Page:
We have talked often in this column about Latinos and education. And I mean “we.” Whenever I write about this subject, you the reader respond.
Sometimes sharply, wondering why others should care about Hispanic students, especially those who came here illegally with their parents. And my retort back usually is this: How will we keep expanding our economy if one of the fastest growing groups of workers is not ready for the jobs the brain-fueled global marketplace demands?
Latinos, of course, are that fast-growing group. And judging by how many public school students are Hispanic, those numbers will keep increasing.
As mentioned here recently, about half the students in the two largest states — California and Texas — are Hispanic. And The New York Times reports that immigrants, many of whom are Latinos, are fueling the biggest growth in public schools since the baby boom.
Yes, some immigrants live in families with one or more illegal parent. Thank goodness federal law obligates schools to educate them. Think how far we’d be behind if we didn’t educate them from kindergarten through 12th grade. We’d have even a larger number of people wandering the streets without even the basics of education, unable to find gainful employment.
What we must do next is move more Latino children through college. (Only 16 percent of Latinos between age 25 and 29 have a college degree.) And that includes children of illegal immigrants.
Last month, rallies were held in several cities to urge Congress to embrace this goal. The voices included illegal immigrants who know they can’t get a job if they go to college because of their immigration status.
Never mind that most students in their situation spent their formative years in the United States. Never mind that they speak English. Never mind that they have scores high enough to get into college.
Taking that next step will get them nowhere because of their immigration status.
Republican Sen. Richard Lugar has the best take on this: “We shouldn’t punish these kids because of their parents’ decisions,” his office responded when I asked why the Indianan is co-authoring the Dream Act with Democratic Sen. Dick Durbin of Illinois.
The legislation would grant a conditional immigration status to children of illegal immigrants who came here when they were 15 or younger and have lived here five years — if they are accepted into college, graduate from high school or earn a GED.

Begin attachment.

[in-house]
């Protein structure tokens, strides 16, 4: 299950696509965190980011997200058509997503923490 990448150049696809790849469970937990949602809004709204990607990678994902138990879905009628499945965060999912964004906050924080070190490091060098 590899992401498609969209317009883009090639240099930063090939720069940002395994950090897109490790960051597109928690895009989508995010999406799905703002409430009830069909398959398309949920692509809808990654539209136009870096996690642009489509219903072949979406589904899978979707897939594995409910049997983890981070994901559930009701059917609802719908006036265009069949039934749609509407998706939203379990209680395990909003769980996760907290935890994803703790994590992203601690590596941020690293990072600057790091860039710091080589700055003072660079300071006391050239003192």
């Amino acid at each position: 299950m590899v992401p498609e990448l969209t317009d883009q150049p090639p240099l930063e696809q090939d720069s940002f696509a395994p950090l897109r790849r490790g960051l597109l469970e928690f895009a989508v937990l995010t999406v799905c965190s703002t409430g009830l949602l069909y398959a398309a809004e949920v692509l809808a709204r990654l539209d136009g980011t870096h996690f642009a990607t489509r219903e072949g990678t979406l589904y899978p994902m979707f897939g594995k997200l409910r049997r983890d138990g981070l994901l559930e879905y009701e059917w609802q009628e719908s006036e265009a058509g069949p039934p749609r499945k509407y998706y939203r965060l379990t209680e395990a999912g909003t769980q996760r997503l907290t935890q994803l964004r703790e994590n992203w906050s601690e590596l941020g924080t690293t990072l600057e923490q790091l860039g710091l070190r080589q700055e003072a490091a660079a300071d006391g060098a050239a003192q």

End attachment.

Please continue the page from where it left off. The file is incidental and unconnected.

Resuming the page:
No jailbirds could apply, nor security risks. But qualifiers would have six years to complete two years of a four-year degree, graduate from a community or vocational school or serve two years in the military. (They wouldn’t qualify for all student aid, but they would for some loans, including in-state tuition rates.)
If they met one of those requirements, they could start becoming a permanent legal resident alien. That’s not the same as a citizen, so they aren’t jumping ahead of any citizenship line. But they could employ the talents they’ve developed here in our economy.
Sure, I guess we could try to deport every illegal immigrant. But I don’t see how we do that. Meanwhile, some have been here so long they have no mother country other than ours. Why should we lose their talent to some nation with which they have little connection?
Think also of these realities:
— How can teachers motivate students who are here illegally if those students know they college is a dead-end for them?
— Assimilating the large number of immigrants into American life is a big national challenge. The Dream Act is one way to help illegal immigrants who aren’t going back home integrate into our society through serving in the military or going to college.
That’s better than having them live in isolation from the mainstream, and it all starts in school. This issue of Latinos and education is one we’re going to have to keep talking about, whether we like it or not.